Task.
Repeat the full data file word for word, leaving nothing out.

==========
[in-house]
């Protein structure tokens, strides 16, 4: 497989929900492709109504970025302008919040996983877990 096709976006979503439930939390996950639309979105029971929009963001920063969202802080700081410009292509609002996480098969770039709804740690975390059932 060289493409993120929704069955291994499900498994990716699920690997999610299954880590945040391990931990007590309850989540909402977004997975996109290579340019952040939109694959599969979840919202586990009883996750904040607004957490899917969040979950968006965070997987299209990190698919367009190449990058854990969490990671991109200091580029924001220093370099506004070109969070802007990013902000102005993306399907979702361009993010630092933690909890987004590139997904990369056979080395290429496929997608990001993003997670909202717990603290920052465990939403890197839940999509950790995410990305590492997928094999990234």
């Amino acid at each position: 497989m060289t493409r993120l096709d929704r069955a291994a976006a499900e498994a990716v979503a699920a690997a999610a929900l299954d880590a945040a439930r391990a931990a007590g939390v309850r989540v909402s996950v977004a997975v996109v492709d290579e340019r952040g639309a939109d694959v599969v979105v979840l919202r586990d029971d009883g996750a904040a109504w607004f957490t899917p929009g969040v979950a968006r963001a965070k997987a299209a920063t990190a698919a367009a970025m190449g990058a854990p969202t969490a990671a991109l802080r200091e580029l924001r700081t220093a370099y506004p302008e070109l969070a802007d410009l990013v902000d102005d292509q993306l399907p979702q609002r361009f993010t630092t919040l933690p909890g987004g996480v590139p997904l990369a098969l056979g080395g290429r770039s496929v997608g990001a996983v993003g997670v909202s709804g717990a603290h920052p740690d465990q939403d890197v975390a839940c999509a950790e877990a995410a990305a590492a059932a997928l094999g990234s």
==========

[in-house]
């Protein structure tokens, strides 16, 4: 497989929900492709109504970025302008919040996983877990 096709976006979503439930939390996950639309979105029971929009963001920063969202802080700081410009292509609002996480098969770039709804740690975390059932 060289493409993120929704069955291994499900498994990716699920690997999610299954880590945040391990931990007590309850989540909402977004997975996109290579340019952040939109694959599969979840919202586990009883996750904040607004957490899917969040979950968006965070997987299209990190698919367009190449990058854990969490990671991109200091580029924001220093370099506004070109969070802007990013902000102005993306399907979702361009993010630092933690909890987004590139997904990369056979080395290429496929997608990001993003997670909202717990603290920052465990939403890197839940999509950790995410990305590492997928094999990234």
């Amino acid at each position: 497989m060289t493409r993120l096709d929704r069955a291994a976006a499900e498994a990716v979503a699920a690997a999610a929900l299954d880590a945040a439930r391990a931990a007590g939390v309850r989540v909402s996950v977004a997975v996109v492709d290579e340019r952040g639309a939109d694959v599969v979105v979840l919202r586990d029971d009883g996750a904040a109504w607004f957490t899917p929009g969040v979950a968006r963001a965070k997987a299209a920063t990190a698919a367009a970025m190449g990058a854990p969202t969490a990671a991109l802080r200091e580029l924001r700081t220093a370099y506004p302008e070109l969070a802007d410009l990013v902000d102005d292509q993306l399907p979702q609002r361009f993010t630092t919040l933690p909890g987004g996480v590139p997904l990369a098969l056979g080395g290429r770039s496929v997608g990001a996983v993003g997670v909202s709804g717990a603290h920052p740690d465990q939403d890197v975390a839940c999509a950790e877990a995410a990305a590492a059932a997928l094999g990234s």